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Article: Functional data analysis of tree data objects

TitleFunctional data analysis of tree data objects
Authors
KeywordsTree pruning
Support tree
Dyck path
DiProPerm
Branch length
Issue Date2014
Citation
Journal of Computational and Graphical Statistics, 2014, v. 23, n. 2, p. 418-438 How to Cite?
AbstractData analysis on non-Euclidean spaces, such as tree spaces, can be challenging. The main contribution of this article is establishment of a connection between tree-data spaces and the well-developed area of functional data analysis (FDA), where the data objects are curves. This connection comes through two tree representation approaches, the Dyck path representation and the branch length representation. These representations of trees in the Euclidean spaces enable us to exploit the power of FDA to explore statistical properties of tree data objects. Amajor challenge in the analysis is the sparsity of tree branches in a sample of trees. We overcome this issue by using a tree-pruning technique that focuses the analysis on important underlying population structures. This method parallels scale-space analysis in the sense that it reveals statistical properties of tree-structured data over a range of scales. The effectiveness of these new approaches is demonstrated by some novel results obtained in the analysis of brain-artery trees. The scale-space analysis reveals a deeper relationship between structure and age. These methods are the first to find a statistically significant gender difference. Supplementary materials for this article are available online. © 2013 American Statistical Association, Institute of Mathematical Statistics, and Interface Foundation of North America.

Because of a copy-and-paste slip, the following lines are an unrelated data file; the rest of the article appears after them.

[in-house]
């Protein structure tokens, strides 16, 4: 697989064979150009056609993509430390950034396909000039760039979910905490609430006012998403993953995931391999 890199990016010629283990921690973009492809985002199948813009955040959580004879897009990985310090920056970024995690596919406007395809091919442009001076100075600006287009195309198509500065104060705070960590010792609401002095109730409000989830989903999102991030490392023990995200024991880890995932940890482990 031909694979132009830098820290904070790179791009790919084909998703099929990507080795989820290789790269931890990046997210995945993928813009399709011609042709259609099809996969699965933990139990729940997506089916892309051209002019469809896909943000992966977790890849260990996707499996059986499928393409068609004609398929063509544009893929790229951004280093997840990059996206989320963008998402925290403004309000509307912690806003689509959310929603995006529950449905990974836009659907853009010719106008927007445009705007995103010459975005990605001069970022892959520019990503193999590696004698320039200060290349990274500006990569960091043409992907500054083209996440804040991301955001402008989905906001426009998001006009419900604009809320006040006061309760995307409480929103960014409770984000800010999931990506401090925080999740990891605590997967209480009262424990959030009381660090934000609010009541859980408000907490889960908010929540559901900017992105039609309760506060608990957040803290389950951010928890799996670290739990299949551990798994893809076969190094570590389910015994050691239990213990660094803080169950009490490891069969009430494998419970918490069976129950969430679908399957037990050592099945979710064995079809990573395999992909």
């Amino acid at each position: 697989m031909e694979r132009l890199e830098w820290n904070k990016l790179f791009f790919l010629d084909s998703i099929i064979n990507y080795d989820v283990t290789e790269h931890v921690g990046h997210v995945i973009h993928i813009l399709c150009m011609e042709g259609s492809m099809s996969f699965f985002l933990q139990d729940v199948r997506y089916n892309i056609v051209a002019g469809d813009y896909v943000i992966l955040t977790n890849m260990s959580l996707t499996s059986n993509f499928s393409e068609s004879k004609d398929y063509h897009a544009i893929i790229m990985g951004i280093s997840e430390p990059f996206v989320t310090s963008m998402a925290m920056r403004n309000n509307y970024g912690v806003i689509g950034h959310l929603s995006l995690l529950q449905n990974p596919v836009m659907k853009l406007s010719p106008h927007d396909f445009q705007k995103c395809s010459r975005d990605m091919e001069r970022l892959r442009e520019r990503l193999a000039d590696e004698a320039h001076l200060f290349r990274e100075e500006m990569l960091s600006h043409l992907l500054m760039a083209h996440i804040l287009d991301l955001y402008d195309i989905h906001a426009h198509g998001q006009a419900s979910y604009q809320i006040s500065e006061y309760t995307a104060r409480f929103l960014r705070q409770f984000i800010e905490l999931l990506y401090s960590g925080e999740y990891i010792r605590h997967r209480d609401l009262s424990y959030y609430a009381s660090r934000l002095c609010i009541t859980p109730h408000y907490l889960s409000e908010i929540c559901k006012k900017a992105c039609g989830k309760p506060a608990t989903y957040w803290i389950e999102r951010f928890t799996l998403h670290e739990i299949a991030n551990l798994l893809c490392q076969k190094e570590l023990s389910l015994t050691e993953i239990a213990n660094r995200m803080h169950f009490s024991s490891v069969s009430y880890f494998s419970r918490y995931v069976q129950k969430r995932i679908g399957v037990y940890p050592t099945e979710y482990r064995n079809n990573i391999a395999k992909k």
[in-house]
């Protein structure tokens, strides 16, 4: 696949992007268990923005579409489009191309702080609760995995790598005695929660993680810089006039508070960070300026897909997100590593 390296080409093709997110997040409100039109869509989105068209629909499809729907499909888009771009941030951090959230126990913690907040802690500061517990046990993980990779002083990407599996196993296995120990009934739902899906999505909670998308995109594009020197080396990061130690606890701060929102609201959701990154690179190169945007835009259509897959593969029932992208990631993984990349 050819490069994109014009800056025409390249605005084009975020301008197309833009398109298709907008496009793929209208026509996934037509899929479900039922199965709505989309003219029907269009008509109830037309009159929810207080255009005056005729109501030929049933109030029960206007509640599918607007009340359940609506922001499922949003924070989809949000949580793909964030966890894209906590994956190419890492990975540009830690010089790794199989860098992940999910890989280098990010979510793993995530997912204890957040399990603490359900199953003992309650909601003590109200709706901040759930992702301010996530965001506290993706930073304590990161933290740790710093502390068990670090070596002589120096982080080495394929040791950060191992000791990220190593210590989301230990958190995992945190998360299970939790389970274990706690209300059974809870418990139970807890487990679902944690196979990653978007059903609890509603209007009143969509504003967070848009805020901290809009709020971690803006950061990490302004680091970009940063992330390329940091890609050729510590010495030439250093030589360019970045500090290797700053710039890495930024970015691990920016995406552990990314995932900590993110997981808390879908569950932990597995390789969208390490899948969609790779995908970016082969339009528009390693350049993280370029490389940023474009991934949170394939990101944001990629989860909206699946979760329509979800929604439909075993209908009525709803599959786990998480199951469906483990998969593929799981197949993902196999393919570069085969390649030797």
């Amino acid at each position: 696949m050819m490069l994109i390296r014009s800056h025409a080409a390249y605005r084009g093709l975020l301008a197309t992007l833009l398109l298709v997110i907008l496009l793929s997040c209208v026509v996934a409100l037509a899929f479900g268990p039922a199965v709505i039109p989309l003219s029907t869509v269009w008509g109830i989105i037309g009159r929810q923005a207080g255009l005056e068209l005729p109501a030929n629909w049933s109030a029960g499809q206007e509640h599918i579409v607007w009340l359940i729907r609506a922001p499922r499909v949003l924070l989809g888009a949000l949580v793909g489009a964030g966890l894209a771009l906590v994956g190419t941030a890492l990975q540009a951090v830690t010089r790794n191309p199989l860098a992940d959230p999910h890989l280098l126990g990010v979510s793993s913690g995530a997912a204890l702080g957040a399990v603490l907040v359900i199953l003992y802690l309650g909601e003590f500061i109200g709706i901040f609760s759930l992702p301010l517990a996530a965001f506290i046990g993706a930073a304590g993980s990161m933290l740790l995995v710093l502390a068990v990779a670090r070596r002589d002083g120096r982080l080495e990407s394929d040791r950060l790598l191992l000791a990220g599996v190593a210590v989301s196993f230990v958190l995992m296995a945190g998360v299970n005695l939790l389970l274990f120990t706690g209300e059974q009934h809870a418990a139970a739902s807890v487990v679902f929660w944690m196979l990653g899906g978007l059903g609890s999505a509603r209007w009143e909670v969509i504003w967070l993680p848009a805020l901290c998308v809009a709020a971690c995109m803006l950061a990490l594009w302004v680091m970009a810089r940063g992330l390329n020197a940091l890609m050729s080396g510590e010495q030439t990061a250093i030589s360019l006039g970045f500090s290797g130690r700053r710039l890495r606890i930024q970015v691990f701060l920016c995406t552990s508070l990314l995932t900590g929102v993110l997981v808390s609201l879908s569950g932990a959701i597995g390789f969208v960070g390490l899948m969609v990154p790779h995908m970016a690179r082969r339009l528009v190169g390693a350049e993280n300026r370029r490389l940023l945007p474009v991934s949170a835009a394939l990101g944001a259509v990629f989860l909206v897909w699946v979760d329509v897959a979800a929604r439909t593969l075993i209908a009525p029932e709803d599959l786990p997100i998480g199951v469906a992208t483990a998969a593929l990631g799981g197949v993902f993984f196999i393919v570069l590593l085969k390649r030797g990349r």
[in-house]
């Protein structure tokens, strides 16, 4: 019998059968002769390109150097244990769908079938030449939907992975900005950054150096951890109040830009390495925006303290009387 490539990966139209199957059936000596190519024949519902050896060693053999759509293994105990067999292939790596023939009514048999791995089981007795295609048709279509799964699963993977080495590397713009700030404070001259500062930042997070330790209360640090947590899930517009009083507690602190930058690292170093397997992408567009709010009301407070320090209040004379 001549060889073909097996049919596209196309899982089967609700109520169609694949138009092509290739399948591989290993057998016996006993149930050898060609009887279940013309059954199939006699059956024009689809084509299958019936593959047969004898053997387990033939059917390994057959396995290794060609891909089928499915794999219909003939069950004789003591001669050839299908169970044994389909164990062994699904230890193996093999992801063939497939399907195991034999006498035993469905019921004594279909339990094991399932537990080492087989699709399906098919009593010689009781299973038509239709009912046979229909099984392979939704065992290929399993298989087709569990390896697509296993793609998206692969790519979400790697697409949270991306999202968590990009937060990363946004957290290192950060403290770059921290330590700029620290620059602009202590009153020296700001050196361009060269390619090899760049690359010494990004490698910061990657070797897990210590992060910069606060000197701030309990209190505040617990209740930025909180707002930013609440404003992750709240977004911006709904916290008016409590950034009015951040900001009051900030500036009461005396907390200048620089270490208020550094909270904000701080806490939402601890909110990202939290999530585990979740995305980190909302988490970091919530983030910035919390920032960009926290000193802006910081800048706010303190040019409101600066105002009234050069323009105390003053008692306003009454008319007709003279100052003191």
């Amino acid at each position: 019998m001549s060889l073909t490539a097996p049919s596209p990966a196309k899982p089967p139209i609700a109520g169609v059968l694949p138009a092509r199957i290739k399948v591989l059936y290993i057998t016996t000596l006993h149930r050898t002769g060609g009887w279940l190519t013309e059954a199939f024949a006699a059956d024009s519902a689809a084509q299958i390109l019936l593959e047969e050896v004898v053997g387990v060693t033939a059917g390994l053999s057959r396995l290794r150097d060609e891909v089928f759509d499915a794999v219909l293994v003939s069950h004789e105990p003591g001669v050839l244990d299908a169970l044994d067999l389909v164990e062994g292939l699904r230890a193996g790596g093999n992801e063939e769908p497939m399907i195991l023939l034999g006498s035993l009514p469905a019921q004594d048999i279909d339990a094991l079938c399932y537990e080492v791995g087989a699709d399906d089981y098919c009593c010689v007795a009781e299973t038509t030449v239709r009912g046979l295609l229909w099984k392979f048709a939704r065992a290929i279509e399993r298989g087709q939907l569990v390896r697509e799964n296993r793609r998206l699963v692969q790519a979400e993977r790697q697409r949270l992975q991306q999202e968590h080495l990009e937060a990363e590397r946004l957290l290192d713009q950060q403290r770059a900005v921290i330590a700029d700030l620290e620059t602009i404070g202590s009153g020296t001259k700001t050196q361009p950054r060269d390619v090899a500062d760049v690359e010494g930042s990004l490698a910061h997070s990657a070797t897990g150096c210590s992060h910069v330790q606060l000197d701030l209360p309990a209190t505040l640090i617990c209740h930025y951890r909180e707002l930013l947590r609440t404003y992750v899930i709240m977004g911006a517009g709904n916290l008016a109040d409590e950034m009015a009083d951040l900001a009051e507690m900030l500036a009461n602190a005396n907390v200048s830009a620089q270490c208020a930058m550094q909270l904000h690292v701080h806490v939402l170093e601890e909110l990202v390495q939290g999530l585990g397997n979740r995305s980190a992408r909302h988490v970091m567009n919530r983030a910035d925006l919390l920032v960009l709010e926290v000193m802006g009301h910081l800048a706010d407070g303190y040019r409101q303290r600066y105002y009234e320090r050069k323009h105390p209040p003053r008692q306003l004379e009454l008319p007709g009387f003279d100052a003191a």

Persistent Identifierhttp://hdl.handle.net/10722/219748
ISSN
2015 Impact Factor: 1.755
2015 SCImago Journal Rankings: 2.321

 

DC FieldValueLanguage
dc.contributor.authorShen, Dan-
dc.contributor.authorShen, Haipeng-
dc.contributor.authorBhamidi, Shankar-
dc.contributor.authorMuñoz Maldonado, Yolanda-
dc.contributor.authorKim, Yongdai-
dc.contributor.authorMarron, J. S.-
dc.date.accessioned2015-09-23T02:57:52Z-
dc.date.available2015-09-23T02:57:52Z-
dc.date.issued2014-
dc.identifier.citationJournal of Computational and Graphical Statistics, 2014, v. 23, n. 2, p. 418-438-
dc.identifier.issn1061-8600-
dc.identifier.urihttp://hdl.handle.net/10722/219748-
dc.description.abstractData analysis on non-Euclidean spaces, such as tree spaces, can be challenging. The main contribution of this article is establishment of a connection between tree-data spaces and the well-developed area of functional data analysis (FDA), where the data objects are curves. This connection comes through two tree representation approaches, the Dyck path representation and the branch length representation. These representations of trees in the Euclidean spaces enable us to exploit the power of FDA to explore statistical properties of tree data objects. Amajor challenge in the analysis is the sparsity of tree branches in a sample of trees. We overcome this issue by using a tree-pruning technique that focuses the analysis on important underlying population structures. This method parallels scale-space analysis in the sense that it reveals statistical properties of tree-structured data over a range of scales. The effectiveness of these new approaches is demonstrated by some novel results obtained in the analysis of brain-artery trees. The scale-space analysis reveals a deeper relationship between structure and age. These methods are the first to find a statistically significant gender difference. Supplementary materials for this article are available online. © 2013 American Statistical Association, Institute of Mathematical Statistics, and Interface Foundation of North America.-
dc.languageeng-
dc.relation.ispartofJournal of Computational and Graphical Statistics-
dc.subjectTree pruning-
dc.subjectSupport tree-
dc.subjectDyck path-
dc.subjectDiProPerm-
dc.subjectBranch length-
dc.titleFunctional data analysis of tree data objects-
dc.typeArticle-
dc.description.natureLink_to_subscribed_fulltext-
dc.identifier.doi10.1080/10618600.2013.786943-
dc.identifier.scopuseid_2-s2.0-84901793170-
dc.identifier.volume23-
dc.identifier.issue2-
dc.identifier.spage418-
dc.identifier.epage438-
dc.identifier.eissn1537-2715-

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